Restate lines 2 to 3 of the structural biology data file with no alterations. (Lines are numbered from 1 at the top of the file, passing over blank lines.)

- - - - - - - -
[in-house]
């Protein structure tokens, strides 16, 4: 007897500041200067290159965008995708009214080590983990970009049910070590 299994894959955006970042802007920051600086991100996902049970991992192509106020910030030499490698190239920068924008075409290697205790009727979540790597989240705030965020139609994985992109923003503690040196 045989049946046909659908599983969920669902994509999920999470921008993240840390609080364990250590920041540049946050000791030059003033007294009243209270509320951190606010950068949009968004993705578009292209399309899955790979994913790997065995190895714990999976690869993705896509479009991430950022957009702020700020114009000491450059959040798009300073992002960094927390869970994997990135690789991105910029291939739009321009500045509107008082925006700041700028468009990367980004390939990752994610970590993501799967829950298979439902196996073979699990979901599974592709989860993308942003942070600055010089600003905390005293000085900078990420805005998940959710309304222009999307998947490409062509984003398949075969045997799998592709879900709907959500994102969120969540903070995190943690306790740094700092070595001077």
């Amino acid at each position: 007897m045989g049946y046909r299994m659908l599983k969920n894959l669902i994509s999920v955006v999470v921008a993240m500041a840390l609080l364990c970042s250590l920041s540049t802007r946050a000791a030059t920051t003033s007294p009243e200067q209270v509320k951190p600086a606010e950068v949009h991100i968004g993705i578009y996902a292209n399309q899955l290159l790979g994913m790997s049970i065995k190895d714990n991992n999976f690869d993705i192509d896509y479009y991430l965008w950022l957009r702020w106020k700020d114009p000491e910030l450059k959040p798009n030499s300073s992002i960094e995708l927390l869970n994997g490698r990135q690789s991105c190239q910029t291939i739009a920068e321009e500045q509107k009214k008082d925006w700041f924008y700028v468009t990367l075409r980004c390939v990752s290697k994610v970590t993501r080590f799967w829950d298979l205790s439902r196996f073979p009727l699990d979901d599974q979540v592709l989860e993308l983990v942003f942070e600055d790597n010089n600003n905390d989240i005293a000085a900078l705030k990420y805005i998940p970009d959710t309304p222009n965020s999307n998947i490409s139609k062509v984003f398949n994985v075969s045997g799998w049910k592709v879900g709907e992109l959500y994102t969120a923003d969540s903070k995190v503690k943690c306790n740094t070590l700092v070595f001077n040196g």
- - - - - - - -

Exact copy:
């Protein structure tokens, strides 16, 4: 007897500041200067290159965008995708009214080590983990970009049910070590 299994894959955006970042802007920051600086991100996902049970991992192509106020910030030499490698190239920068924008075409290697205790009727979540790597989240705030965020139609994985992109923003503690040196 045989049946046909659908599983969920669902994509999920999470921008993240840390609080364990250590920041540049946050000791030059003033007294009243209270509320951190606010950068949009968004993705578009292209399309899955790979994913790997065995190895714990999976690869993705896509479009991430950022957009702020700020114009000491450059959040798009300073992002960094927390869970994997990135690789991105910029291939739009321009500045509107008082925006700041700028468009990367980004390939990752994610970590993501799967829950298979439902196996073979699990979901599974592709989860993308942003942070600055010089600003905390005293000085900078990420805005998940959710309304222009999307998947490409062509984003398949075969045997799998592709879900709907959500994102969120969540903070995190943690306790740094700092070595001077």
């Amino acid at each position: 007897m045989g049946y046909r299994m659908l599983k969920n894959l669902i994509s999920v955006v999470v921008a993240m500041a840390l609080l364990c970042s250590l920041s540049t802007r946050a000791a030059t920051t003033s007294p009243e200067q209270v509320k951190p600086a606010e950068v949009h991100i968004g993705i578009y996902a292209n399309q899955l290159l790979g994913m790997s049970i065995k190895d714990n991992n999976f690869d993705i192509d896509y479009y991430l965008w950022l957009r702020w106020k700020d114009p000491e910030l450059k959040p798009n030499s300073s992002i960094e995708l927390l869970n994997g490698r990135q690789s991105c190239q910029t291939i739009a920068e321009e500045q509107k009214k008082d925006w700041f924008y700028v468009t990367l075409r980004c390939v990752s290697k994610v970590t993501r080590f799967w829950d298979l205790s439902r196996f073979p009727l699990d979901d599974q979540v592709l989860e993308l983990v942003f942070e600055d790597n010089n600003n905390d989240i005293a000085a900078l705030k990420y805005i998940p970009d959710t309304p222009n965020s999307n998947i490409s139609k062509v984003f398949n994985v075969s045997g799998w049910k592709v879900g709907e992109l959500y994102t969120a923003d969540s903070k995190v503690k943690c306790n740094t070590l700092v070595f001077n040196g």